Uproar in Maine over proposed aquaculture reform
By Lynn Fantom
By Lynn Fantom
March went out like a lion in Maine, as Rep. Robert Alley (D-Beals) introduced a controversial new bill to overhaul the permitting framework for state aquaculture leases. In recent years, international aquaculture investors have increasingly eyed Maine for its deep, cold, clean waters and waterfront-ready workforce.
At the statehouse in Augusta last week, more than five hours of testimony heaped on both “strong praise and condemnation,” according to local coverage in The Ellsworth American.
Among other provisions, the proposed law would require Maine’s Department of Marine Resources to meet with stakeholders from aquaculture, lobster, fishing, tourism, environmental organizations, and others “to develop a strategic aquaculture plan.” Opponents reportedly voiced concern that the bill would “make the already glacial process to start an aquaculture business even slower.”
In testimony supporting the bill, the Sierra Club of Maine aligned its objectives with the goal of the legislation and, in particular, the “need to carefully restrict the nature, size and location of open pen, closed pen and semi-closed pen systems…” The proposed legislation is widely seen as a reaction to the recently announced American Aquafarms project, which has been characterized as “foreign-backed” and “industrialized aquaculture.”
To that end, the bill would limit lease sizes to 50 acres and restrict ownership of multiple leases to 100 acres. (American Aquafarms is seeking two leases of 60.3 acres each, according to applications filed by the company, whose founder is CEO of Global AS based in Trondheim, Norway.)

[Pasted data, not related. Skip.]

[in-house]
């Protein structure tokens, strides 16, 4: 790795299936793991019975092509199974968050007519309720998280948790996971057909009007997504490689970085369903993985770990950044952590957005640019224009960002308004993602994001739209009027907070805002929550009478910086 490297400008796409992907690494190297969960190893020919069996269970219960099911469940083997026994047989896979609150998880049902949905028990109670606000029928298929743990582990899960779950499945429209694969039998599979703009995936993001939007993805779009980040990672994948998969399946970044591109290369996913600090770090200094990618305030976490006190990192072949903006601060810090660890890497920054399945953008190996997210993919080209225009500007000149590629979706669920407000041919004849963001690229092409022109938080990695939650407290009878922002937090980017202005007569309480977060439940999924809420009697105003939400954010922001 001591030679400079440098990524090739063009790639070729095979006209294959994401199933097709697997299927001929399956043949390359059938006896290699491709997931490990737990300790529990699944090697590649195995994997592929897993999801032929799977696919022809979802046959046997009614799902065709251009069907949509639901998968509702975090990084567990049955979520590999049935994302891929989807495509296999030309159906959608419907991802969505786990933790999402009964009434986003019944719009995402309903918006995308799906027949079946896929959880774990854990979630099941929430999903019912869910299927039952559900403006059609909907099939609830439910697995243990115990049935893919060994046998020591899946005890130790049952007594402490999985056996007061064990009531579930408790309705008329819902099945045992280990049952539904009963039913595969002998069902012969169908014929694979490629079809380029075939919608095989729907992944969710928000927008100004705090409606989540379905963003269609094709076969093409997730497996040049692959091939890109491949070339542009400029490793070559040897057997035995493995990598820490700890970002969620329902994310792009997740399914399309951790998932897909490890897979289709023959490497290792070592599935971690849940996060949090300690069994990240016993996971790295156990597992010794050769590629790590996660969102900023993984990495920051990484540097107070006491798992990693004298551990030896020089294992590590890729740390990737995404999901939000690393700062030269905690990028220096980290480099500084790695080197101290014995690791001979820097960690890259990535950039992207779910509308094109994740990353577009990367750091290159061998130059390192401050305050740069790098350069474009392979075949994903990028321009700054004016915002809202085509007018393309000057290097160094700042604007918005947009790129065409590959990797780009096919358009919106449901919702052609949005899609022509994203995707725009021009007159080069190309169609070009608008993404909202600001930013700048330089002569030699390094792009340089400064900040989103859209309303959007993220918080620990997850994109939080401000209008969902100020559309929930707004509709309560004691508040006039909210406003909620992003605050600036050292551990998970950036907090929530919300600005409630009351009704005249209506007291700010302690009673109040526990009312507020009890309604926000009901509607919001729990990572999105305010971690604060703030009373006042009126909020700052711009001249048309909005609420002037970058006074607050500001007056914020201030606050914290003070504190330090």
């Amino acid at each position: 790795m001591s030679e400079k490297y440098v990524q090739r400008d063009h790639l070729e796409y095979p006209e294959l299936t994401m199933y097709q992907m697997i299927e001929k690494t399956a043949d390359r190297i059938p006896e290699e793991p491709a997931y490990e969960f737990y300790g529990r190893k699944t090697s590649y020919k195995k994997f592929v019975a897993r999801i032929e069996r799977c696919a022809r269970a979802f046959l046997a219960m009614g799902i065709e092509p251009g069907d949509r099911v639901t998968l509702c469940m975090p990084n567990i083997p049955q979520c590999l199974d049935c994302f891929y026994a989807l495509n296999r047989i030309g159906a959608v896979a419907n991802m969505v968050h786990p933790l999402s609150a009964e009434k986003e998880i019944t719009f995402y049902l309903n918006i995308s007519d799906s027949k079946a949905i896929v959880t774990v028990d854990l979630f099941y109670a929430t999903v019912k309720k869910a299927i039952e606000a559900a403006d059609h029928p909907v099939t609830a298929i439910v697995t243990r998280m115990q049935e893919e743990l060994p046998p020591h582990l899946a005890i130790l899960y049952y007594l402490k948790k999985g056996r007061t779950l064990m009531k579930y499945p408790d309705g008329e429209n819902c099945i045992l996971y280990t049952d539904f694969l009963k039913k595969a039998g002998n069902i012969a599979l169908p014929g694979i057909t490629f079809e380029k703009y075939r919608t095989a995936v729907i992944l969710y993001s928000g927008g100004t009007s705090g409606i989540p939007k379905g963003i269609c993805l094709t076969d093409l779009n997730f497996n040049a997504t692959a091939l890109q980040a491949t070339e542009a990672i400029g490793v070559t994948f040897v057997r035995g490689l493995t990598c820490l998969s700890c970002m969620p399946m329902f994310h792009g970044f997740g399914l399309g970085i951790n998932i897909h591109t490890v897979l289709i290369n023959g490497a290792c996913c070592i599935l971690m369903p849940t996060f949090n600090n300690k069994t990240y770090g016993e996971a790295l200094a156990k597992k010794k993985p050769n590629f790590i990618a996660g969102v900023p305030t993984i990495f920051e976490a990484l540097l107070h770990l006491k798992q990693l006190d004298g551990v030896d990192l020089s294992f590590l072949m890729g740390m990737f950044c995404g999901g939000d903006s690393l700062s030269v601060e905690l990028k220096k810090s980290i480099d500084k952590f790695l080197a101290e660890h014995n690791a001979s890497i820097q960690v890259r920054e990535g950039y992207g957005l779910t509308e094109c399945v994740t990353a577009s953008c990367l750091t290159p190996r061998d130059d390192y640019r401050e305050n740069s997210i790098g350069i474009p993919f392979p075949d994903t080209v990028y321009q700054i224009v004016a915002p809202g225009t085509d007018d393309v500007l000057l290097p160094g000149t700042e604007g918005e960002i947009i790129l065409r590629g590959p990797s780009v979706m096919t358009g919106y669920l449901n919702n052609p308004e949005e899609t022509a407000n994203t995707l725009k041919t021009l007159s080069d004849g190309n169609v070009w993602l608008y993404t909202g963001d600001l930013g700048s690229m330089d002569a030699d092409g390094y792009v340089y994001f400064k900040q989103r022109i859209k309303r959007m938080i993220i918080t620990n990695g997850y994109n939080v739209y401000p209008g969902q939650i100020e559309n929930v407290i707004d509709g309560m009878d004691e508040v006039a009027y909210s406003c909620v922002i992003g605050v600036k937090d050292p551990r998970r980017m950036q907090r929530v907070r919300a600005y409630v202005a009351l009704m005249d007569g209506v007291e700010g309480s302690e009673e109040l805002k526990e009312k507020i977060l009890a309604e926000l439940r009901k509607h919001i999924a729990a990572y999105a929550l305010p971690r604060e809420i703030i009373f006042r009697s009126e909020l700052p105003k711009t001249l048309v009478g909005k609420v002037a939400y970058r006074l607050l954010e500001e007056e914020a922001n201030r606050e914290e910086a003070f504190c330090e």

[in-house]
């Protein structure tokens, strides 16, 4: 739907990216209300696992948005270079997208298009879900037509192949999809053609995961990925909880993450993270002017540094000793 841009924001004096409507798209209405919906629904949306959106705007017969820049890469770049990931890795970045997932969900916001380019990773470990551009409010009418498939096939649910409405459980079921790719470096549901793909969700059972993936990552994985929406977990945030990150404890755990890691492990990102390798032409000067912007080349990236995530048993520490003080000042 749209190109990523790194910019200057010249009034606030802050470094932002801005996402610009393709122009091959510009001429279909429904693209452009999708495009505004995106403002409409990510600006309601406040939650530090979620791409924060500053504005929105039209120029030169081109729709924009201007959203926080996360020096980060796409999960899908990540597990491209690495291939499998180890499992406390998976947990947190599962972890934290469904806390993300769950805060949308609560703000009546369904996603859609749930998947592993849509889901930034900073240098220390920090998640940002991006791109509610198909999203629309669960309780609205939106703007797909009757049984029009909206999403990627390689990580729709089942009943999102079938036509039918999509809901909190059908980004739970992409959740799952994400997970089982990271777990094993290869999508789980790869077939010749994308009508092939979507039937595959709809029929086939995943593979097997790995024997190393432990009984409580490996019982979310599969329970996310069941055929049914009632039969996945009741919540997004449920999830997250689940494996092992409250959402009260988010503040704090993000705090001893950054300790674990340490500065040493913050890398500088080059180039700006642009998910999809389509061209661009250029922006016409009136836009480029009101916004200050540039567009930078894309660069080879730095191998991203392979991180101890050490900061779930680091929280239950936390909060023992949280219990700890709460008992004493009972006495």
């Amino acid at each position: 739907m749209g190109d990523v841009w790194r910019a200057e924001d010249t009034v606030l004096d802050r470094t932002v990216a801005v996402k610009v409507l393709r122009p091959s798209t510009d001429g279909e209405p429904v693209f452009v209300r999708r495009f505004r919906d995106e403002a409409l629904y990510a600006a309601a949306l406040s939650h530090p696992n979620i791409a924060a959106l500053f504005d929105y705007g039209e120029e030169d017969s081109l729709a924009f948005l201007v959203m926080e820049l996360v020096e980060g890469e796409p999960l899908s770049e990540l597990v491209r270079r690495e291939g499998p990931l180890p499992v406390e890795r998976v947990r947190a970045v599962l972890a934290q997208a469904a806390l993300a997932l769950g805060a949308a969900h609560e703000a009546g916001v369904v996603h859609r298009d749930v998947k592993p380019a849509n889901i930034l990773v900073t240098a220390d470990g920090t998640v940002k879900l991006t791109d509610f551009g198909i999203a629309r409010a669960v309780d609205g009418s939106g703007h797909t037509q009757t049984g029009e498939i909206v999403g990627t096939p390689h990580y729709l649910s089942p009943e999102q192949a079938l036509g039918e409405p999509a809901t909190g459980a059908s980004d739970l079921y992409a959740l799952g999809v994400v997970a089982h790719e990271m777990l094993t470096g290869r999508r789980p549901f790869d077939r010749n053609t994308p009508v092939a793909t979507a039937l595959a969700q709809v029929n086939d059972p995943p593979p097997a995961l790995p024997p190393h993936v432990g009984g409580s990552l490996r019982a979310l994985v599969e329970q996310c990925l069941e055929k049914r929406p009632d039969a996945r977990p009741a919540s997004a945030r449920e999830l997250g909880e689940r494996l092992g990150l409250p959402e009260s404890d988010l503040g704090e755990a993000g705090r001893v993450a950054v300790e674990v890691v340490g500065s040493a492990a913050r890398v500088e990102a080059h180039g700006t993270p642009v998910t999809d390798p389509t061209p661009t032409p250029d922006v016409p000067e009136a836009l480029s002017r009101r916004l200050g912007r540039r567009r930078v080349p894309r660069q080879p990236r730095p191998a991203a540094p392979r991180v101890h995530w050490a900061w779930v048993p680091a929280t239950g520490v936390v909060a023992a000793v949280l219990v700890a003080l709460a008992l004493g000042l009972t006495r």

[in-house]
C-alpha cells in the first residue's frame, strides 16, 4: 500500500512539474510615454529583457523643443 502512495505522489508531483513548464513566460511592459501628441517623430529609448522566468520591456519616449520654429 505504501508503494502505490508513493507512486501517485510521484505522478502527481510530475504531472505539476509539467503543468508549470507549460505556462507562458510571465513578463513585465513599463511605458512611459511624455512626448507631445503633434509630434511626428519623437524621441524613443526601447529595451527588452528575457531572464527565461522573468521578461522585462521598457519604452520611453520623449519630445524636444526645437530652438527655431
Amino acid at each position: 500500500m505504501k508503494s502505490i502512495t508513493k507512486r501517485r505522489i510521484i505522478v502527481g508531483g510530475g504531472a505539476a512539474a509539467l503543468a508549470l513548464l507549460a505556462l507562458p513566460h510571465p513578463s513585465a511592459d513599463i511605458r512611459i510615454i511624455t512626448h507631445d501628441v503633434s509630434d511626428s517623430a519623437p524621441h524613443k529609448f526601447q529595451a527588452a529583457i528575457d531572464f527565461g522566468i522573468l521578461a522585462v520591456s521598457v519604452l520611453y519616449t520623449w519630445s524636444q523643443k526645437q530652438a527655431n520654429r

All aquaculture leases would also revert to the state at expiration; transfers or renewals would be subject to then-current requirements.
The battle shaping up pits aquaculture not only against conservationists but also another powerful player in Maine: the lobstering community. The bill’s sponsor Rep. Alley identifies himself as a “fourth-generation lobsterman” and represents District 138, home to one of Downeast Maine’s largest lobster fleets.
If the legislation passes, the collateral damage could well be the small growers who do not have the funds to sustain prolonged permitting. They turned out en masse “to passionately fight for their future,” said Briana Warner, chief executive of Atlantic Sea Farms. “It was an incredible show of solidarity within our industry.”
Opposition from leaders in the lobstering community is ironic, in fact. “Right now fishermen, looking to diversify in the face of a changing climate, are finding ways to make a supplemental income through kelp, oyster, mussel, and scallop farming,” Warner added. Kelp for Atlantic Sea Farms is grown by 24 commercial fishing partners, including many with long lobstering lineages.
Rep. Alley presented a “concept draft” to Maine’s Committee on Marine Resources. Exact language is yet to be created for the bill, known as LD 1146, but a work session is scheduled for April 20th at the statehouse.